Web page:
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> A young generation of Muslim rebels are changing the game in Indian-ruled Kashmir, creating a new security challenge in the troubled region. Better with a smartphone than an AK-47, they came to attention last year when they started posting pictures and speeches on social media, and calling Kashmiris to arms.
Their leader, 22-year-old, Burhan Wani, a commander of the separatist group, Hizb-ul-Mujahideen. Reuters, Doug Busvine, traveled to Kashmir to his hometown.>> These young men fighting for Kashmiri freedom are middle class and well-educated. They are not part of any global jihadi movement like Islamic State nor are they particularly good fighters, but they are popular.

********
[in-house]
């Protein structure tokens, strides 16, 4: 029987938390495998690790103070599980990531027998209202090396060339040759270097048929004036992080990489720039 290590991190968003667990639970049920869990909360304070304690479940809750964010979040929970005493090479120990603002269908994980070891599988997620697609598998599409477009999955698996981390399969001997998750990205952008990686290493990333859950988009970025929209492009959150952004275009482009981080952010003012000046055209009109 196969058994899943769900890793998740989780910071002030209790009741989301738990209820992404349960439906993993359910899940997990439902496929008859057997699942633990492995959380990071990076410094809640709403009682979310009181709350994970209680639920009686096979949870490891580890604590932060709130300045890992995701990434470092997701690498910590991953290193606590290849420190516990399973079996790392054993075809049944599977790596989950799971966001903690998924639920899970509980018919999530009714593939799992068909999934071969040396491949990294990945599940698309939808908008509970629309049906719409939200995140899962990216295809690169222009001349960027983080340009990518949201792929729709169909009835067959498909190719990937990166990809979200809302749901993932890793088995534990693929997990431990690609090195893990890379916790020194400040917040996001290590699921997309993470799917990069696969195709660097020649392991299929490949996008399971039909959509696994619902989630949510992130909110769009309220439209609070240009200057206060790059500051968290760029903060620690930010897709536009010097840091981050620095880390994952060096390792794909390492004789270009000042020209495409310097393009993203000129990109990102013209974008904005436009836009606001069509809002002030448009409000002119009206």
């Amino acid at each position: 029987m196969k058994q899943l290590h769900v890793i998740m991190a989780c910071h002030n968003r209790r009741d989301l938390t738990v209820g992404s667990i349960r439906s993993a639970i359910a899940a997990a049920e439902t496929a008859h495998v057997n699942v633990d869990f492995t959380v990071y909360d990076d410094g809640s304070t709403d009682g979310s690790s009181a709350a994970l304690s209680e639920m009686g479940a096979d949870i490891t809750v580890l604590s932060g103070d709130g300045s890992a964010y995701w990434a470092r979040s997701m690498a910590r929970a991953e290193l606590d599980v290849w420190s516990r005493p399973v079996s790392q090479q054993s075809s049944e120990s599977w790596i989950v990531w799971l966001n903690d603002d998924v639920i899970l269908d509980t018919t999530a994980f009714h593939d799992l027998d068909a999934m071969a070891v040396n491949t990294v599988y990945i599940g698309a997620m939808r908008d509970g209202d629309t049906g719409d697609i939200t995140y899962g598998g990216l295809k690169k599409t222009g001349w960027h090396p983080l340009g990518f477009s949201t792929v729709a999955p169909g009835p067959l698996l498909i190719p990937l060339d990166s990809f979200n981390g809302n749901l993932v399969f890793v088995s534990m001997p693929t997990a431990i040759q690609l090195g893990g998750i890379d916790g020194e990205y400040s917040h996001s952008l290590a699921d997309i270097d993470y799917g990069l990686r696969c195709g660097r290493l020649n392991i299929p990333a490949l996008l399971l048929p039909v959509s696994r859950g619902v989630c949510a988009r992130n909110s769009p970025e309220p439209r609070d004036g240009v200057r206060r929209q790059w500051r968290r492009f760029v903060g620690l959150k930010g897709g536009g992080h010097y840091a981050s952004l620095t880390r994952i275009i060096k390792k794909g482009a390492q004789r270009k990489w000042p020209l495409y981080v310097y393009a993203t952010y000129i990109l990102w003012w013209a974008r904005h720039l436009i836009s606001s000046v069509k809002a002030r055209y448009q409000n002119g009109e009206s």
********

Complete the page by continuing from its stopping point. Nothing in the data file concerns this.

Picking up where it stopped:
There is huge public sympathy for them especially amongst disaffected youth.>> Recently, locals have started to defend their gunmen from police, pouring out on the streets and throwing rocks at them. Huge crowds have also turned out for their funerals. The separatist revolt first flared here in the 1990s.
India managed to contain it with a massive show of force. Now, analysts say the young militants' popularity could risk destabilizing the region again.>> Aides to Prime Minister Narendra Modi say the security operation to eliminate the militants will continue until the last man is taken out. Four of the ten gunmen who posed in a photo a year ago with Burhan Wani are now dead, but there's plenty more angry young men who are willing to take their place.
>> Human rights activists say the rebels are more interested in playing cat and mouse with security forces than starting any serious fighting in a region where the army outnumbers them 3,000 to 1.